Memories of My Visit
It’s Sunday, sunny with a chill wind. The only way I can be comfortable sitting outside is to find a sheltered spot in direct sunlight. Nearby a hefty grey squirrel seems to be thinking the same thing. He munches on his pine cone aware that I am here but apparently unafraid, as we share this pool of sunshine. He knows he can run faster than I, escape, if need be.
Sitting on a wooden storage box on the front porch, I'm looking across the street at a modern, creamy yellow house. It appears to have been built to mimic the stateliness of this home. The new house doesn’t work and looks oddly out-of-place in this older neighbourhood of
Port Washington. There is something solid, comforting, time worn about this 1896 house that nothing newer can duplicate.
The cement porch hugs two sides of this massive home, providing shelter and welcome; for me, a secluded place in which to write. The grey squirrel runs off after finishing his cone, to find another or to chase the chipmunk that chatters and scolds in the side yard. A scent of pine balsam carries on the mounting breeze.
The Port Washington area of
Long Island, New York is farther south than where I live in . Consequently here, the vegetation is still lush and green belying the cooler breezes and chillier nights that approach and have already touched our trees at home with sizzling colours. New Brunswick, Canada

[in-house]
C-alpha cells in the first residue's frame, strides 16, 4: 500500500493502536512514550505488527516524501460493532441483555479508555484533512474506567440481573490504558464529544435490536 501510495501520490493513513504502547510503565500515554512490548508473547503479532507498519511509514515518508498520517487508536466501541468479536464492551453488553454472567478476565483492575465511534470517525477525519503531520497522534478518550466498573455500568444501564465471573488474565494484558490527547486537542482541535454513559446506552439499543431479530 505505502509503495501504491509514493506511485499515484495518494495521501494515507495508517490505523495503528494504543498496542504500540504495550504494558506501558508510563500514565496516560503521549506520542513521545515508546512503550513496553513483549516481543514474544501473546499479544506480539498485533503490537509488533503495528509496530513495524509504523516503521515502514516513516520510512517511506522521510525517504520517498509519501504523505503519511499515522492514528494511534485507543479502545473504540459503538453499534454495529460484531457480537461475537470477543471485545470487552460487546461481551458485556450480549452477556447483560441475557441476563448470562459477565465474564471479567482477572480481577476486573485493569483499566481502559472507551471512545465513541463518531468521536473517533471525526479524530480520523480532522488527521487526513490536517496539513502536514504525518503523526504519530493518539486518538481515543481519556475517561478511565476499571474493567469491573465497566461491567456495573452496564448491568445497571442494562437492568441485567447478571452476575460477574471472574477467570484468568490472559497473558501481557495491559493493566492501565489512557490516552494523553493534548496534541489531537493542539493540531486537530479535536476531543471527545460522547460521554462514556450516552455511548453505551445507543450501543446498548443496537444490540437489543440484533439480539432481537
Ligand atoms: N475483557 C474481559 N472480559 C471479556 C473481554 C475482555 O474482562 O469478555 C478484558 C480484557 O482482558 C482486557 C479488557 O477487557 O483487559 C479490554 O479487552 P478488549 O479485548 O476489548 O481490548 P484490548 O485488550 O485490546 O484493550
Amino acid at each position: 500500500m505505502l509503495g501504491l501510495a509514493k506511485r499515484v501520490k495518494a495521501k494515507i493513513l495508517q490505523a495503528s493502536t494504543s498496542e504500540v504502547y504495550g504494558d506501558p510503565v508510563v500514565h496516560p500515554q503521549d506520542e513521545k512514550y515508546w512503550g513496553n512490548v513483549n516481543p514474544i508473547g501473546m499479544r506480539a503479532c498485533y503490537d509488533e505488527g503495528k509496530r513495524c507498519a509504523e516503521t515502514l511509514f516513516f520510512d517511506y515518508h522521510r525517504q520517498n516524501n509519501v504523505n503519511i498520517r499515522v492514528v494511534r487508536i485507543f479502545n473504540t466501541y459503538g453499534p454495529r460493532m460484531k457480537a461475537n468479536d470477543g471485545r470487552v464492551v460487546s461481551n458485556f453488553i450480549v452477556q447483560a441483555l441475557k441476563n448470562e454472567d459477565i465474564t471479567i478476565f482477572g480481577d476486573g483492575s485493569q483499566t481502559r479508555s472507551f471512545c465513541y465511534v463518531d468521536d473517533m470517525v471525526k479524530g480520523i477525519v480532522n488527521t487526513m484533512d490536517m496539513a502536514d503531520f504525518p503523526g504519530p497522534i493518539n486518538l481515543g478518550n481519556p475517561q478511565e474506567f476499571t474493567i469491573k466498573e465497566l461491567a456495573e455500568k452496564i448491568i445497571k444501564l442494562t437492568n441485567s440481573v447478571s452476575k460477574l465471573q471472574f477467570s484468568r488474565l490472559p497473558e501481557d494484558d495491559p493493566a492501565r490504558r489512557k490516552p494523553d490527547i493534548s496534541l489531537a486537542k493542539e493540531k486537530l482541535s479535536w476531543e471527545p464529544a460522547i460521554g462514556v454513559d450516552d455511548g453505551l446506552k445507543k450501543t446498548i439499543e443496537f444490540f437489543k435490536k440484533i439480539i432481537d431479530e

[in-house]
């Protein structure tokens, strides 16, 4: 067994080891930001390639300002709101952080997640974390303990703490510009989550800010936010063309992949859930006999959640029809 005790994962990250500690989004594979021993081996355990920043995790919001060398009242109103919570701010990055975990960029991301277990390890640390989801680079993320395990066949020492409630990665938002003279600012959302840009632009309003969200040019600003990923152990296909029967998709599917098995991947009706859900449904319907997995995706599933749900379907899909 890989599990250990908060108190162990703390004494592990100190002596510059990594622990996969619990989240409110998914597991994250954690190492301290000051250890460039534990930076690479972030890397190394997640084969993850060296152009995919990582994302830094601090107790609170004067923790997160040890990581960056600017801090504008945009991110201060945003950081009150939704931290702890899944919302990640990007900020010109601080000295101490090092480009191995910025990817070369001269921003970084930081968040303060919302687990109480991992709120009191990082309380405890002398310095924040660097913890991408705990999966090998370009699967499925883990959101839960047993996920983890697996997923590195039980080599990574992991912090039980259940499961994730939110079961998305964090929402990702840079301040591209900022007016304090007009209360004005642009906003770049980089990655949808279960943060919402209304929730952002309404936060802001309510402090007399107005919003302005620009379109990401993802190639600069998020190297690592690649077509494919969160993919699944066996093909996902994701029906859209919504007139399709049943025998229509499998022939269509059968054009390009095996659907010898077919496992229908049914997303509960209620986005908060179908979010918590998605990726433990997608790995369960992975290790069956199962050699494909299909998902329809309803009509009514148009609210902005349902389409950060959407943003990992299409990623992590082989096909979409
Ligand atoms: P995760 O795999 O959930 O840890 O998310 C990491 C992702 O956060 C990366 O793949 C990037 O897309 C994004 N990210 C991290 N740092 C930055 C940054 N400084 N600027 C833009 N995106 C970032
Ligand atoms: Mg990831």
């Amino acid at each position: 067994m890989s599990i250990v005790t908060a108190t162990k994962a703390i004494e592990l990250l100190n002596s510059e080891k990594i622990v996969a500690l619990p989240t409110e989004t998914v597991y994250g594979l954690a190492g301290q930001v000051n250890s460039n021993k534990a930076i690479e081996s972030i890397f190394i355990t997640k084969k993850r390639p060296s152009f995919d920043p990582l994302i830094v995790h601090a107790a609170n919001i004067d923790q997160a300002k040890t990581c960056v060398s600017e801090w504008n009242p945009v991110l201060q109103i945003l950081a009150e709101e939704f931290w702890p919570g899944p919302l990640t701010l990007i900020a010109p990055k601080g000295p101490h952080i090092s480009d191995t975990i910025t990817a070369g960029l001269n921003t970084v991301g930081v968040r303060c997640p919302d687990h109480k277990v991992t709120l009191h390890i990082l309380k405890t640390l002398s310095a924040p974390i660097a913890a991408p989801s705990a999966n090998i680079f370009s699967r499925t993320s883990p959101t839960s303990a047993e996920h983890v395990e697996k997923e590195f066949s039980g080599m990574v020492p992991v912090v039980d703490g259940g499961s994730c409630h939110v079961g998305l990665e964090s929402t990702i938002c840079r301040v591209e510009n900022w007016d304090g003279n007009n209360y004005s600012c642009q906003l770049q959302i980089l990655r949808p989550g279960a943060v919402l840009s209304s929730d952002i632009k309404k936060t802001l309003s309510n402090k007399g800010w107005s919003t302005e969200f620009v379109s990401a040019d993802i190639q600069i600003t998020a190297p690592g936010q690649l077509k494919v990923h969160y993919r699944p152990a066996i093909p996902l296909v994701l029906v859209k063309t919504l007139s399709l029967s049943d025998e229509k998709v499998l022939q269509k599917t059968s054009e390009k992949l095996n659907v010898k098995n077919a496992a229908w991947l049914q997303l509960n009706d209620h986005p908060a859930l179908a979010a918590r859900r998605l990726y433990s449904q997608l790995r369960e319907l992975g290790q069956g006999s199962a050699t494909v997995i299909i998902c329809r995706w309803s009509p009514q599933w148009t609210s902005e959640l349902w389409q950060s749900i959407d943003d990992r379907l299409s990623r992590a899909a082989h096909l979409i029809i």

My hooded sweatshirt isn’t cutting the cold from the stiffening wind so I will have to move soon. The wind blows through me, picking and tossing stray leaves, shed from the tender shrubbery. I need to shift to a warmer seat, seek somewhere more protected than this wooden box on the porch.
This early Sunday morning is peaceful, quiet, except for the rising wind rustling through the five-story maples that surround this house, breathing through the pines with sighs like waves on sand. At first totally embraced by sun, now only my legs are warm. I can feel heat on my jeans, warmth on my shoes. But the wind carries thoughts of ice and my sunlit pool is shrinking.
A thin woman, in a tiny black tank top and matching spandex shorts, jogs by the front of the house; her dog is the same crinkly blond colour as her hair. The pat, pat of her sneakers keeps time with the clack, clack of her dog’s toenails on the pavement. I shiver as I watch her.
Yes, running is one way to keep warm. But I want to write, so I am up now, searching for another sheltered spot of autumn sunlight, in which to further enjoy the last of summer, in this magical old house.